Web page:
Science Says the Smarter You Are, the Extra Seemingly You may Make This Frequent (and Costly) Mistake

Imagine browsing through résumés and deciding who to interview. If you’ve put the last two candidates on the “yes” pile, then the more likely you will put the next resume on the “no” pile – regardless of that candidate’s qualifications.

Or that you have day-trade index funds and the Dow has risen in the past three days. Since you usually balance things out, you decide that the market is going to fall today – regardless of economic fundamentals.

Or, in simple terms, that you flipped a coin five times and each time it came up. Since this rarely happens, the next flip will certainly be the tail – even if the probability of a head or tail showing up is always 50/50 regardless of previous flips.

Sound familiar? If so, you (and by you I mean “we”) may be smarter than you think. A 2012 study found that decisions like this correlated positively with higher intelligence and better managerial functions like working memory and conflict resolution.

So yes: we are smart. We understand the law of large numbers. And we can definitely see patterns. But that doesn’t mean we’re right.

It is natural to assume that a certain random event is less likely to occur after a string of the same event. The longer the strip, the easier it is to assume that the strip will break off the next time.

Has your sales rep found the last five prospects? Chances are she won’t land sixth. Your favorite team has won the last eight games? Chances are they won’t win the ninth. Four employees from the same recruiter turned out to be superstars? Chances are his next candidate will be bust.

Research has shown that the smarter you are, the more likely you are to see patterns.

And then you think you can predict what will happen next.

Even if every situation is actually unique – and the result is independent of an actual pattern.

How To Avoid The Player’s Error (Despite The Fact That You Are Really Smart)

In social psychology, this cognitive bias is called the representativeness heuristic. The tendency to accept a short series of random results corresponds to a much longer series of results. In non-scientific terms it is called the gambler’s error.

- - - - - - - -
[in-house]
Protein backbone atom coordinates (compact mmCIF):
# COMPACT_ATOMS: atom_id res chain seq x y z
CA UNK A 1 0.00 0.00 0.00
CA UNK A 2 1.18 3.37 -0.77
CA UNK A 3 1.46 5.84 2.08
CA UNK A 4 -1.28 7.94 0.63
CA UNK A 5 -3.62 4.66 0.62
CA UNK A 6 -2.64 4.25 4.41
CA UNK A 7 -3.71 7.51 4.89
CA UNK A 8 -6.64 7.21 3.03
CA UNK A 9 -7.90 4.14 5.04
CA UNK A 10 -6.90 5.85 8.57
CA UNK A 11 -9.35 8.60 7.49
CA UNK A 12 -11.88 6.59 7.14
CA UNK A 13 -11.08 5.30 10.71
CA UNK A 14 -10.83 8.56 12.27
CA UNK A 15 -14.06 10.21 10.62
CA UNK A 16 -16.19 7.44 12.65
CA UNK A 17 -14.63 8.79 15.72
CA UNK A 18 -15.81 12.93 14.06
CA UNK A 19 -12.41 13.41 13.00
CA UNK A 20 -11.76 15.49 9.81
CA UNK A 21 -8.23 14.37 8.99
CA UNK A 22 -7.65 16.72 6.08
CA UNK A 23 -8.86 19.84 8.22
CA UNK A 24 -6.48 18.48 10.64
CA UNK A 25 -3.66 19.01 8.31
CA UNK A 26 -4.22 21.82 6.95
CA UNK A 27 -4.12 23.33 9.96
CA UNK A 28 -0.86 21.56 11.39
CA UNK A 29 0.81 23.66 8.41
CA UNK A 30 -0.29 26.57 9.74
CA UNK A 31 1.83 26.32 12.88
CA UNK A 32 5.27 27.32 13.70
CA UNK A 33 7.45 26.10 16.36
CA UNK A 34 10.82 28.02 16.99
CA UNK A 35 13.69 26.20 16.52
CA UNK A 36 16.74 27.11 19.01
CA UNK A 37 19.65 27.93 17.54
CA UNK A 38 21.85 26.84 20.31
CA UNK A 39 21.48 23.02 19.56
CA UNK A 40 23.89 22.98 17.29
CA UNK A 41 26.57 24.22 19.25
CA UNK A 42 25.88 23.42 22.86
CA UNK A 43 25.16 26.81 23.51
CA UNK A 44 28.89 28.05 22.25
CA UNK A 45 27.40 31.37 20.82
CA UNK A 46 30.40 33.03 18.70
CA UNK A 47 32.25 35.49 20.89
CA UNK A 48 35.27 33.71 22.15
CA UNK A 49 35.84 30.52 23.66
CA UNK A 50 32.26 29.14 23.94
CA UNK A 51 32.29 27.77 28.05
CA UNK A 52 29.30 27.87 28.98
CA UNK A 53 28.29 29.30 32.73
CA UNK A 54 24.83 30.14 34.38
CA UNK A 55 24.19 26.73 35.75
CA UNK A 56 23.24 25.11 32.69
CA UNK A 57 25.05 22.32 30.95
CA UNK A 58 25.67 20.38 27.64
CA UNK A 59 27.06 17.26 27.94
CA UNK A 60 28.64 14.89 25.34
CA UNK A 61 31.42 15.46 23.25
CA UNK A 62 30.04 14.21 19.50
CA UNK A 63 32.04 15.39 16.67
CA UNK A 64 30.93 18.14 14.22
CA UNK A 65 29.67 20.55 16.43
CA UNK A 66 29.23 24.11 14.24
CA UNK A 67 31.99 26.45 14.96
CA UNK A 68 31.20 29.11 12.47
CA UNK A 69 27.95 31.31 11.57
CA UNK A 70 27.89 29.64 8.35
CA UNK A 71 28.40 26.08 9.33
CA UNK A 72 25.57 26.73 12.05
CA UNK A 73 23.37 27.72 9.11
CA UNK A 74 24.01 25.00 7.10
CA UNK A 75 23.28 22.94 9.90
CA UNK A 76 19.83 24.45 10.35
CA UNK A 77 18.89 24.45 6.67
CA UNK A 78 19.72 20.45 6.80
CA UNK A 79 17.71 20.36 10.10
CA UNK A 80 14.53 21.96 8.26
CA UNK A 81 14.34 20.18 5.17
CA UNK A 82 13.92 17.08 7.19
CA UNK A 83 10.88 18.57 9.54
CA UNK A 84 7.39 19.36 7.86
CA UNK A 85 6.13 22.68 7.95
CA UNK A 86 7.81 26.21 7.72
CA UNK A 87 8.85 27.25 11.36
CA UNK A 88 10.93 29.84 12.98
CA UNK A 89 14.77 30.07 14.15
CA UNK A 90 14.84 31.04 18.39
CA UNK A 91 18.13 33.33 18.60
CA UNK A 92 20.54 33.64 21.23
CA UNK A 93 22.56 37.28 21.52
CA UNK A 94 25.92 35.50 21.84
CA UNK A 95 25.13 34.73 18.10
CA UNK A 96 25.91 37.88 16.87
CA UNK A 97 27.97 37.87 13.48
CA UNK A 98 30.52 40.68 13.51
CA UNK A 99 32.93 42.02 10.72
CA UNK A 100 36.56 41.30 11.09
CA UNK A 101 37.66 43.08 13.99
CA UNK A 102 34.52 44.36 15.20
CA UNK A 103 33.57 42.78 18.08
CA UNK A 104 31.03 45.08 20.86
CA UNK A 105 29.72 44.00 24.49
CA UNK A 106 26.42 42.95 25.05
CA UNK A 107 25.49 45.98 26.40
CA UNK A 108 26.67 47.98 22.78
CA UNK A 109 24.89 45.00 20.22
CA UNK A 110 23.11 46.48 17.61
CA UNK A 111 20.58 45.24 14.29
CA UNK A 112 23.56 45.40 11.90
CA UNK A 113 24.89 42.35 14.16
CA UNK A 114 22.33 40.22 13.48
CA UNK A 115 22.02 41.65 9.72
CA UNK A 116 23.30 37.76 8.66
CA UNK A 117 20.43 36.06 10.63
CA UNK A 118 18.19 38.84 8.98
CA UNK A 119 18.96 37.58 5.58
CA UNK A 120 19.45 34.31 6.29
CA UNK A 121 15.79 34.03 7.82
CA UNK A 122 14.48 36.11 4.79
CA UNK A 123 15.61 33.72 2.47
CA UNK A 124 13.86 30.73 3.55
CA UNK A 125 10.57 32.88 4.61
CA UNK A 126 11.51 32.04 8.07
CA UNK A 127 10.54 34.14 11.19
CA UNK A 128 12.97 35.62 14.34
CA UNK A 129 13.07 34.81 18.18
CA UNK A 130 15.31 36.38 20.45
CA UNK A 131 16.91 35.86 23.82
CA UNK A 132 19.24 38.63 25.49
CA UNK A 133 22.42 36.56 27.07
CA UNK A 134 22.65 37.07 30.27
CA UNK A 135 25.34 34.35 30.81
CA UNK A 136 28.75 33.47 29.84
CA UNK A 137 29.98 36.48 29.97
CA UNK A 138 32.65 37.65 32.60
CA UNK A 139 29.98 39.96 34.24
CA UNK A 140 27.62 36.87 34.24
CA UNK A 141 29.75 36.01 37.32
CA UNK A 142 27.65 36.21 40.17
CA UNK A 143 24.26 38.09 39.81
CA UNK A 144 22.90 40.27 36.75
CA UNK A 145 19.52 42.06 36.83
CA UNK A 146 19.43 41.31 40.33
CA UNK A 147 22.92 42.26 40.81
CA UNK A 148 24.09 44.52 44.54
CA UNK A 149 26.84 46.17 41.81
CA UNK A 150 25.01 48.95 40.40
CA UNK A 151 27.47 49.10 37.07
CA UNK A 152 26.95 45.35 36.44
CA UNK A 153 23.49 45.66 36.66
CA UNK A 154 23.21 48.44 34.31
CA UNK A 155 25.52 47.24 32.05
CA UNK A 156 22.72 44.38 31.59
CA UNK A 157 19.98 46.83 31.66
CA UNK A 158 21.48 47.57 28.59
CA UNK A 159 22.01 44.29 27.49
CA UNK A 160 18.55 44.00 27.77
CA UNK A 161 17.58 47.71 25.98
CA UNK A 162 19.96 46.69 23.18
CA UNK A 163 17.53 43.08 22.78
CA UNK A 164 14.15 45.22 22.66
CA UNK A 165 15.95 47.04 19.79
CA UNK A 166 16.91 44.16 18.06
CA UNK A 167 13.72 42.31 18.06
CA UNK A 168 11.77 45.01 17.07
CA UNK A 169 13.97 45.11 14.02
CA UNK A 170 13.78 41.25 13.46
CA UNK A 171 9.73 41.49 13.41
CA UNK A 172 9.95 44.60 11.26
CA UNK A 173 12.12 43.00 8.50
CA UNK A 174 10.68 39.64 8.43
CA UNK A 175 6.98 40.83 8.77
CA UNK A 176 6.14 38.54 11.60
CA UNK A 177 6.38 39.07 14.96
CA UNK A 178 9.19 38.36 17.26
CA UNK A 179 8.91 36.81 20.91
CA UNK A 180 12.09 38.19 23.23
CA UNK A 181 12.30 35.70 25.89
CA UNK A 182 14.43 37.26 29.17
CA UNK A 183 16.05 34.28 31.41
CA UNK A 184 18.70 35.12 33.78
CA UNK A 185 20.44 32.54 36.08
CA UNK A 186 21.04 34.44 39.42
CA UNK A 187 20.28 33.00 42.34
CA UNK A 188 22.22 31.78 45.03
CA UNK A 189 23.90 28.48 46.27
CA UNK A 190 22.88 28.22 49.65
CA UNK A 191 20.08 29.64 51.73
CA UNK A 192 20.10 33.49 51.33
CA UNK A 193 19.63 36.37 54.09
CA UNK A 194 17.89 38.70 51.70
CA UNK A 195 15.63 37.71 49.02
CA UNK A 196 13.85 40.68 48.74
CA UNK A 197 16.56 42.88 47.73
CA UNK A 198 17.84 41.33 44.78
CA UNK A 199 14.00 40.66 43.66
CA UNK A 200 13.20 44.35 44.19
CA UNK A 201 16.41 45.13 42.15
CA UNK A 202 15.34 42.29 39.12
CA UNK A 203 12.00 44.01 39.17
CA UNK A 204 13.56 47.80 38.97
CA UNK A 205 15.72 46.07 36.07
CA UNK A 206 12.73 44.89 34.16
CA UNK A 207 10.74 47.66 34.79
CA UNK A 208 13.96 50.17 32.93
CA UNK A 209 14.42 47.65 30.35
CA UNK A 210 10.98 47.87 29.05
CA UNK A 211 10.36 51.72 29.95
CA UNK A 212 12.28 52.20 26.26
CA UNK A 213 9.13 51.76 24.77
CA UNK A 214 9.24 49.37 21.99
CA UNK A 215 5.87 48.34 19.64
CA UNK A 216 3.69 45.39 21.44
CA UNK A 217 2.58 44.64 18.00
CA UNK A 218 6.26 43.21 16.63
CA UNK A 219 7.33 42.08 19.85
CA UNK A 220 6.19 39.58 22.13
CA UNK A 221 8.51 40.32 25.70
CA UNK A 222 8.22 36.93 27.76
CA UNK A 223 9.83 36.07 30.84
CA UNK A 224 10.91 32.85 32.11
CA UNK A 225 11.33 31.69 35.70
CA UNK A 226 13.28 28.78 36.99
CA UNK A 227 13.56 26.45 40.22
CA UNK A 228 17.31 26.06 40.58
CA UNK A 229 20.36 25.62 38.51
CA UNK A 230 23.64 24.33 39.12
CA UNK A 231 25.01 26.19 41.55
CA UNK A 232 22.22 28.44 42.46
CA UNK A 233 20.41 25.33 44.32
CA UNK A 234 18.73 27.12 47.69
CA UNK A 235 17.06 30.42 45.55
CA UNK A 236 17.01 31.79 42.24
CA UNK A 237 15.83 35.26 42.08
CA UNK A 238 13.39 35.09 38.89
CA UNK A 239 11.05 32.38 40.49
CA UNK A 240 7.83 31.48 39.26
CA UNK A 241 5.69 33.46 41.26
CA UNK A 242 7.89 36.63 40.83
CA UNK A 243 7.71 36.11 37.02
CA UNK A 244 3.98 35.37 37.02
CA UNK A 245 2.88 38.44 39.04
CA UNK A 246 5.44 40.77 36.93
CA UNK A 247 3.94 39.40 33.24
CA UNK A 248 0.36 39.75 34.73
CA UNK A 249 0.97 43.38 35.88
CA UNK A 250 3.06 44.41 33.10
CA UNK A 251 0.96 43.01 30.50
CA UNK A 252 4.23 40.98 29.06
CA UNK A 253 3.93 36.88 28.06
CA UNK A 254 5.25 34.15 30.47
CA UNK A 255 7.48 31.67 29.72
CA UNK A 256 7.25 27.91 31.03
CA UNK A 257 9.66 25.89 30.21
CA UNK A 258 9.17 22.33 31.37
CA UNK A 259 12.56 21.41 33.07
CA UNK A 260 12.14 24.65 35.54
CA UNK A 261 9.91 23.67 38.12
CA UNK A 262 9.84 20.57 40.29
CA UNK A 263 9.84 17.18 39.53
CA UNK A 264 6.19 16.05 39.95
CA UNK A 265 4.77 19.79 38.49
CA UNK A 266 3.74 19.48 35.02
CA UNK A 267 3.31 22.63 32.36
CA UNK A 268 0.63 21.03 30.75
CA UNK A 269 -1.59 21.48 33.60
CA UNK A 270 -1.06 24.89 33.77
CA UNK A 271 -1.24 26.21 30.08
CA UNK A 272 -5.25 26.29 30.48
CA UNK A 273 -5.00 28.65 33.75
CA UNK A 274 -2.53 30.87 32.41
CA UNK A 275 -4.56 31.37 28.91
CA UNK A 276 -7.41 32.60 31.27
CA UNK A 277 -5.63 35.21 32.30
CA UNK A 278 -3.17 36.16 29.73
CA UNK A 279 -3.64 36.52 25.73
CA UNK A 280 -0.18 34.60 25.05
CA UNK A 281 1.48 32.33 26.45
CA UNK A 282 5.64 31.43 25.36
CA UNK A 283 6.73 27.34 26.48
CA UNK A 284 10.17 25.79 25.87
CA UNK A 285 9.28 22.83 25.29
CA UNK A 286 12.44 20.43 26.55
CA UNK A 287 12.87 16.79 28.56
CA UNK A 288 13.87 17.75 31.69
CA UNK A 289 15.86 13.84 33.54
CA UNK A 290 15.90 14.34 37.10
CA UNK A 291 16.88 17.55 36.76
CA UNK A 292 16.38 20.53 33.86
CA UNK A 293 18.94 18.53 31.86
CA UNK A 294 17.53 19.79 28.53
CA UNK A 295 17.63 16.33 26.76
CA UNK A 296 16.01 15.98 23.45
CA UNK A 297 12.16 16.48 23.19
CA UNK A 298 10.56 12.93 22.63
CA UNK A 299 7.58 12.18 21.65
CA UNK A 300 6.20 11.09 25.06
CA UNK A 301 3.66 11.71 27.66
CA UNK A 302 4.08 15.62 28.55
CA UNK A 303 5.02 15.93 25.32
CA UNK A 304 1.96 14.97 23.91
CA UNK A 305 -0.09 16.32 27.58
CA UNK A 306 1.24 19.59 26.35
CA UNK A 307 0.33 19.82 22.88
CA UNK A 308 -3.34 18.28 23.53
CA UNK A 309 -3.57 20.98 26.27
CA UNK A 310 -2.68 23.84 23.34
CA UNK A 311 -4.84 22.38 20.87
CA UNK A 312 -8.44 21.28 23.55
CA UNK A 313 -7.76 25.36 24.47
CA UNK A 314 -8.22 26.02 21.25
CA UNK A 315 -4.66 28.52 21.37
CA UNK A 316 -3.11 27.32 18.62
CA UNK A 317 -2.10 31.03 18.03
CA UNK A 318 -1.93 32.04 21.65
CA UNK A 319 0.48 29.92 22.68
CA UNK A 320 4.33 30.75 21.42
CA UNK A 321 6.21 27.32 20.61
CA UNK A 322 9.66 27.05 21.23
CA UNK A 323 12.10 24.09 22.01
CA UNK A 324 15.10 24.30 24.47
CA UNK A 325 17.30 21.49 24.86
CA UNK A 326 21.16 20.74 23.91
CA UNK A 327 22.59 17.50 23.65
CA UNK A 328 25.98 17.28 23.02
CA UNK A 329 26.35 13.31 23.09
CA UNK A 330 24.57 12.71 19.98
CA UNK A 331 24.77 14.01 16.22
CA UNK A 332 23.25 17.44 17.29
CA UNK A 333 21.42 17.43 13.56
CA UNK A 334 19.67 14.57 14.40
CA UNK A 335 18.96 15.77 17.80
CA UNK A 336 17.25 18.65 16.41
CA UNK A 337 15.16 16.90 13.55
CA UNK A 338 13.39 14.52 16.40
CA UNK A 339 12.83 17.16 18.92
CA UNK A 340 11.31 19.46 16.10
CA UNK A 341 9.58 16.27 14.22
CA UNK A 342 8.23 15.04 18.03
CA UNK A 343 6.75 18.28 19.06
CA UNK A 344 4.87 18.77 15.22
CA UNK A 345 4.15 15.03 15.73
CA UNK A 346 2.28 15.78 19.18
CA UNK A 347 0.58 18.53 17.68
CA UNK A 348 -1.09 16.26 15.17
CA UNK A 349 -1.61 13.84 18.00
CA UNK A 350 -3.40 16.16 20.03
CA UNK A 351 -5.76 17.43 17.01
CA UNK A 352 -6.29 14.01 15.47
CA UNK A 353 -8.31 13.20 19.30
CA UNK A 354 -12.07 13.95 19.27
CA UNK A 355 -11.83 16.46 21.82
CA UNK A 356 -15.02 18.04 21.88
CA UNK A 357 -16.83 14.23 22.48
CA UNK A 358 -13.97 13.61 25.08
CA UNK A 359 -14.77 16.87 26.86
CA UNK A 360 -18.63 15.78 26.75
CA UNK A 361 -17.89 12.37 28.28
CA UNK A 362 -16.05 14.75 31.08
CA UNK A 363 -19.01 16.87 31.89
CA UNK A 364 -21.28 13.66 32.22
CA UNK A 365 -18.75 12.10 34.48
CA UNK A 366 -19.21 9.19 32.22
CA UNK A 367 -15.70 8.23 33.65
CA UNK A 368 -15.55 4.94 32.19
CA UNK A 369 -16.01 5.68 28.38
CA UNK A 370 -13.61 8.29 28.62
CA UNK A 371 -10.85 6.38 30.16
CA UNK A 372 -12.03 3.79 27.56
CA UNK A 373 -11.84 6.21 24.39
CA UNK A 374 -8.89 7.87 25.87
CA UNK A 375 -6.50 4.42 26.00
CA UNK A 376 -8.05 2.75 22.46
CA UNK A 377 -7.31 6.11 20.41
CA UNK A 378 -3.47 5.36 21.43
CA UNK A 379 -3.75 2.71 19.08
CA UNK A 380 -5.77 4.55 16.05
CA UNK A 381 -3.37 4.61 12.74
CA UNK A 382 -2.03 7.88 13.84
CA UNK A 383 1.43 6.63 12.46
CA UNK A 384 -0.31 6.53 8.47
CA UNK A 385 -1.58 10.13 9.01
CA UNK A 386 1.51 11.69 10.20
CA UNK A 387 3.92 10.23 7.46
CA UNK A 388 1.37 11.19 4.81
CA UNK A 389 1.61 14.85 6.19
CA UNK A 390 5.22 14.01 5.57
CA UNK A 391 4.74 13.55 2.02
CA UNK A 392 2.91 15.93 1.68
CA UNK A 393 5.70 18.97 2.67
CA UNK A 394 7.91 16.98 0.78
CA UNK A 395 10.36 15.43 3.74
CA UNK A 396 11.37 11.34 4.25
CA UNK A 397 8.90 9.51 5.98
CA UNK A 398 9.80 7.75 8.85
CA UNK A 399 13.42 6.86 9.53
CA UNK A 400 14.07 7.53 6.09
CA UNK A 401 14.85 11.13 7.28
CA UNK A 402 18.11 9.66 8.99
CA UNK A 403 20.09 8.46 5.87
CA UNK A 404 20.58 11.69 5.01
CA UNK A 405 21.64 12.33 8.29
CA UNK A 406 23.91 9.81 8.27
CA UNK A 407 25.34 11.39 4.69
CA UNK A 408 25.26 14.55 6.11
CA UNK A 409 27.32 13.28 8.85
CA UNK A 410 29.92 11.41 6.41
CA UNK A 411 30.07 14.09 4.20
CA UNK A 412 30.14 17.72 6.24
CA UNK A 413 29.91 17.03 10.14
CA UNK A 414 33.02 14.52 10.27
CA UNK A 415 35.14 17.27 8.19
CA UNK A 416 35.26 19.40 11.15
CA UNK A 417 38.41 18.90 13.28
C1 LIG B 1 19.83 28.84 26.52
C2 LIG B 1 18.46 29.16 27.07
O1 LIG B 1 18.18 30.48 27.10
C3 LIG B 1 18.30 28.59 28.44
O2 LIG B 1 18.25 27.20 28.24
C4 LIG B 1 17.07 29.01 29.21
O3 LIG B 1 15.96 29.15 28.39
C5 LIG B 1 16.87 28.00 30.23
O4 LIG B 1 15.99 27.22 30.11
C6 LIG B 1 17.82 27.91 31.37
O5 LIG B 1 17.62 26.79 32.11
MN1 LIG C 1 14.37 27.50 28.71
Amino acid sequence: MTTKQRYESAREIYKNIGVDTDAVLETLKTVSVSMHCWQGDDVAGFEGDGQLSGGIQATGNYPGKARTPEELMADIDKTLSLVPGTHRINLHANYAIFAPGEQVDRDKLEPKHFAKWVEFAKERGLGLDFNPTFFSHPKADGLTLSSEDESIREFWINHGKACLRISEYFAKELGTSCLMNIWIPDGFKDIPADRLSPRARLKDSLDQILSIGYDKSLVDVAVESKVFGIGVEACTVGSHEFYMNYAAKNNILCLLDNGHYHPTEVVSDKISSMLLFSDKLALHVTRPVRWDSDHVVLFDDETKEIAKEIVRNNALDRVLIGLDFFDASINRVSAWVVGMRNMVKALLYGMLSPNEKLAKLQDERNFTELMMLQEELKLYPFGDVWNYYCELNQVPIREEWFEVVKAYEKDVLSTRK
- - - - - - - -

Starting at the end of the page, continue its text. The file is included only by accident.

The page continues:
In both cases, it is assumed that a small sample size is representative of a much larger sample size: since coin flips will eventually balance each other out in the long run, two heads in a row should mean that the next toss will be tails.

While “error” implies “less clever”, the researchers found “the higher the cognitive ability … the more likely (that people) will deal with the player’s error”.

First, consider whether certain events are related or independent. There is no pattern for a randomly stacked set of resumes. And a résumé does not “know” which résumé comes before or after – much less can influence the “quality” of previous or subsequent résumés.

So if two resumes in a row show obvious superstars, it shouldn’t affect how you rate the next resume you scan. If the market has been up in the past two days, you don’t automatically assume that it will go down today.

The key is to think big numbers instead of small numbers. When you’ve determined through actual data and analysis that patterns exist – for example, it takes 100 cold calls to attract 10 prospects – think of short-term results in that context. If two calls in a row are successful, the next call has the same probability of success as if the previous ten calls had failed. In the long run, the results will tend to even out each other.

But this evening is much less likely in the short term.

Give the next call your best shot. Do your best with every call.

Because while you might think that you are smart enough to know better, you might be too smart to know better.

The opinions expressed here by columnists are their own, not those of

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